Before modern plant breeding is vilified as an evil that is quickly destroying plant genetic resources, it is important that two very important points are made. First, one must realize that the world’s population cannot be fed effectively using landrace or wild type plants alone. The science of modern plant breeding, including genetically modified organisms (GMOs) has allowed farmers to feed the world’s population except in cases of extreme climatic occurrences or political strife. Second, it is unclear how much responsibility modern plant breeding should shoulder for a reduction in the genetic variability of food crops. A review of the available literature on the subject will not lead to a clear answer. For example, Fu et al., (2005) reported that obvious genetic shift and allelic reduction was observed in cultivars of Canadian hard red spring wheat released over a span of 59 years from 1845 to 2004 and that these shifts coincided with six distinct breeding efforts that were undertaken. Christiansen et al., (2002) reported an increase in the genetic diversity of 75 Nordic spring wheat cultivars during the period ranging from 1900 – 1940. However, they further identify a loss of diversity in the same 75 cultivars occurring from 1940-1960 and another increase in diversity from 1960-2000. Lastly, Donini et al., (2000) investigated the genetic diversity of the dominant winter wheat varieties utilized in the UK from 1934-1994 and found little evidence pointing towards a significant narrowing of genetic diversity in the cultivars studied. They indicated that breeding resulted in a qualitative rather than quantitative shift in diversity (Donini et al., 2000). From these examples it is clear that when viewed from the perspective of the plant breeder, the issue of declining crop genetic diversity is by no means clear cut but must be an important consideration in order to protect the world’s food supply.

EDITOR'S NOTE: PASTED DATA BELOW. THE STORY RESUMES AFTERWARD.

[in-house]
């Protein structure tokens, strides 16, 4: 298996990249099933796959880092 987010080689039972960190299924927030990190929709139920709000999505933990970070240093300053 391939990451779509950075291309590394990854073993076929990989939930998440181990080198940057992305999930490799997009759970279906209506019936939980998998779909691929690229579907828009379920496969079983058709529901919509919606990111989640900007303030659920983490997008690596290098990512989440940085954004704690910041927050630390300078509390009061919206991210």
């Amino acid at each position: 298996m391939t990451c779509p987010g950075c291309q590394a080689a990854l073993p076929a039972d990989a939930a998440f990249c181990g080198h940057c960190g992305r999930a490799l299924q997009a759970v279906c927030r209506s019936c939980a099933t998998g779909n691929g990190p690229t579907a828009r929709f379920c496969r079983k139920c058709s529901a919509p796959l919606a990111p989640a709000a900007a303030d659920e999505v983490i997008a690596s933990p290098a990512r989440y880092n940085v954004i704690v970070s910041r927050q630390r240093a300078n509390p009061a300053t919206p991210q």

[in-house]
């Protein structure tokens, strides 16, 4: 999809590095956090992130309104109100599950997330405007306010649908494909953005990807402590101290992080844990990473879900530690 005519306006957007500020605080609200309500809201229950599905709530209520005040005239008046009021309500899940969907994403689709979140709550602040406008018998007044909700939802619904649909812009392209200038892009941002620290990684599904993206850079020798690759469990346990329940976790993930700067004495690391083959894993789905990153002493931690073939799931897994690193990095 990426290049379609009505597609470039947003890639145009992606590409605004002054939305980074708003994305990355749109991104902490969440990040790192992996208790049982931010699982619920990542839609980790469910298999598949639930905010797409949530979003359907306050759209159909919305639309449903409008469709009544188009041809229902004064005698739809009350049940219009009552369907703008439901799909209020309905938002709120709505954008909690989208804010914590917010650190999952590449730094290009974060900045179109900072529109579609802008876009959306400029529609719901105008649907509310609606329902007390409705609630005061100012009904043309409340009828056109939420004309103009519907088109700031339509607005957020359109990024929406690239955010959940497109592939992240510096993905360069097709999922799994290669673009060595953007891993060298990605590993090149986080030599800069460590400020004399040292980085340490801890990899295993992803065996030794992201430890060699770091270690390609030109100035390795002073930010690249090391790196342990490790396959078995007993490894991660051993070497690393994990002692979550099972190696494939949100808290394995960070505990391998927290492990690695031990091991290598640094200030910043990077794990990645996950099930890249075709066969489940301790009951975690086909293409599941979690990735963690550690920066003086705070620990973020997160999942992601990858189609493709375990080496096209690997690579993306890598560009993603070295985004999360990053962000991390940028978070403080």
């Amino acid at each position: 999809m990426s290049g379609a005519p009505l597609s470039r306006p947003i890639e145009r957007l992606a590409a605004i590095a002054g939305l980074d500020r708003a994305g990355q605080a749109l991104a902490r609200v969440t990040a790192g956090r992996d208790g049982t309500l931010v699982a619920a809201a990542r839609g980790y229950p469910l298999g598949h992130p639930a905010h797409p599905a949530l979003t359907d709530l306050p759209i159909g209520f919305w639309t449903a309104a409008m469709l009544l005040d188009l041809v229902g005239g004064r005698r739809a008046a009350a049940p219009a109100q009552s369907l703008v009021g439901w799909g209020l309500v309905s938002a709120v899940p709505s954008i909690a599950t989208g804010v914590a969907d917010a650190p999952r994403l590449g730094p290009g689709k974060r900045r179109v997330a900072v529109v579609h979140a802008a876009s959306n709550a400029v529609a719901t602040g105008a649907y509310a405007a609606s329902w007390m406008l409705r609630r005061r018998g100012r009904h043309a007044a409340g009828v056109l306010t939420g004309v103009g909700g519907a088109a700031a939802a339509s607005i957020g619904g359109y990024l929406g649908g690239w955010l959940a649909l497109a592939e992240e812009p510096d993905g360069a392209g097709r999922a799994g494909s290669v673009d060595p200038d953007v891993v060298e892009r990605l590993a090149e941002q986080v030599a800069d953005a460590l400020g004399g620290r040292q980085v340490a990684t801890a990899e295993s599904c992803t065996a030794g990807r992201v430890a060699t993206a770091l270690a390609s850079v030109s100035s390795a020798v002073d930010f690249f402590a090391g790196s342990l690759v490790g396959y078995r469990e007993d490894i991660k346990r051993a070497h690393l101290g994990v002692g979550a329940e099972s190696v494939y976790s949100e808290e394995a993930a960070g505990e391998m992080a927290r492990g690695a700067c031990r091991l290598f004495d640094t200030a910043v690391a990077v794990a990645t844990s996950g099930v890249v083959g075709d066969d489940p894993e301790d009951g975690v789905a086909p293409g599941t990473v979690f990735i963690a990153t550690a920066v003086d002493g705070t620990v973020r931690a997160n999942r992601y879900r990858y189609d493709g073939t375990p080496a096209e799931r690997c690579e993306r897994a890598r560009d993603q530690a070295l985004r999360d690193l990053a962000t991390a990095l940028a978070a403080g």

For at least the last 10,000 years humans have been selecting plants that performed better for them across a wide range of criteria including fruit size, number of fruit per plant, adaptation to specific environments, resistance to certain pests, and many other characteristics. It is reasonable to assume that thousands of plants were utilized and therefore a tremendous range of genetic diversity existed. Even as late as the middle of the 20th century, approximately 30,000 different cultivars of rice were grown in India (Kotschi, 2010). Mankind has shifted from relying on many species rich in genetic diversity to the place where we find ourselves today; with approximately 150 species in cultivation and 60% of the world’s food production coming from three species: rice, maize, and wheat (Kotschi, 2010). Simply put, fewer and fewer species are being used to feed an ever expanding population and the cultivars are becoming more genetically uniform (Harlan, 1975).